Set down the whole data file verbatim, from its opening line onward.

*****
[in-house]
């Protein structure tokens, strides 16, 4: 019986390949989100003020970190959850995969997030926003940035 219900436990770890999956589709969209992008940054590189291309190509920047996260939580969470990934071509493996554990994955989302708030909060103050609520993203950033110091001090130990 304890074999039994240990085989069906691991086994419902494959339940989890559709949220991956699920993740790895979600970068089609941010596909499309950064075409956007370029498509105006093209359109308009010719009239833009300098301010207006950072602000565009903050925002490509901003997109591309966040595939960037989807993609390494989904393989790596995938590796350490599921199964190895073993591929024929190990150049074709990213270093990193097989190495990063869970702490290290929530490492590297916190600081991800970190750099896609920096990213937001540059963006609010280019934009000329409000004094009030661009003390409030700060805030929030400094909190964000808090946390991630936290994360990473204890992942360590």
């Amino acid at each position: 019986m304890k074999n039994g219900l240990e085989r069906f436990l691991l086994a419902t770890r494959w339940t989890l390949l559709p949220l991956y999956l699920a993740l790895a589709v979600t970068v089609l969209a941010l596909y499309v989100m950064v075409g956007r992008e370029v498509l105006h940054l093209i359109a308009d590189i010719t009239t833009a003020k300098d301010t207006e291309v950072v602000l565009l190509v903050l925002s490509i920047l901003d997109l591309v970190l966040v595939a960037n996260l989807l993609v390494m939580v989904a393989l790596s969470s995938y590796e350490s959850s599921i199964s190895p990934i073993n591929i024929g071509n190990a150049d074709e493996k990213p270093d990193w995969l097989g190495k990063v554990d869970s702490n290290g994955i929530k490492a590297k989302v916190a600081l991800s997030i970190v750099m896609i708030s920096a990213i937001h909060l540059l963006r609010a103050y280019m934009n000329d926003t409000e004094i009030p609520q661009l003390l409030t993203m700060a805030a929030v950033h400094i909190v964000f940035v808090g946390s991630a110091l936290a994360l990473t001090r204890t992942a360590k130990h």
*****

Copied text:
[in-house]
């Protein structure tokens, strides 16, 4: 019986390949989100003020970190959850995969997030926003940035 219900436990770890999956589709969209992008940054590189291309190509920047996260939580969470990934071509493996554990994955989302708030909060103050609520993203950033110091001090130990 304890074999039994240990085989069906691991086994419902494959339940989890559709949220991956699920993740790895979600970068089609941010596909499309950064075409956007370029498509105006093209359109308009010719009239833009300098301010207006950072602000565009903050925002490509901003997109591309966040595939960037989807993609390494989904393989790596995938590796350490599921199964190895073993591929024929190990150049074709990213270093990193097989190495990063869970702490290290929530490492590297916190600081991800970190750099896609920096990213937001540059963006609010280019934009000329409000004094009030661009003390409030700060805030929030400094909190964000808090946390991630936290994360990473204890992942360590």
């Amino acid at each position: 019986m304890k074999n039994g219900l240990e085989r069906f436990l691991l086994a419902t770890r494959w339940t989890l390949l559709p949220l991956y999956l699920a993740l790895a589709v979600t970068v089609l969209a941010l596909y499309v989100m950064v075409g956007r992008e370029v498509l105006h940054l093209i359109a308009d590189i010719t009239t833009a003020k300098d301010t207006e291309v950072v602000l565009l190509v903050l925002s490509i920047l901003d997109l591309v970190l966040v595939a960037n996260l989807l993609v390494m939580v989904a393989l790596s969470s995938y590796e350490s959850s599921i199964s190895p990934i073993n591929i024929g071509n190990a150049d074709e493996k990213p270093d990193w995969l097989g190495k990063v554990d869970s702490n290290g994955i929530k490492a590297k989302v916190a600081l991800s997030i970190v750099m896609i708030s920096a990213i937001h909060l540059l963006r609010a103050y280019m934009n000329d926003t409000e004094i009030p609520q661009l003390l409030t993203m700060a805030a929030v950033h400094i909190v964000f940035v808090g946390s991630a110091l936290a994360l990473t001090r204890t992942a360590k130990h």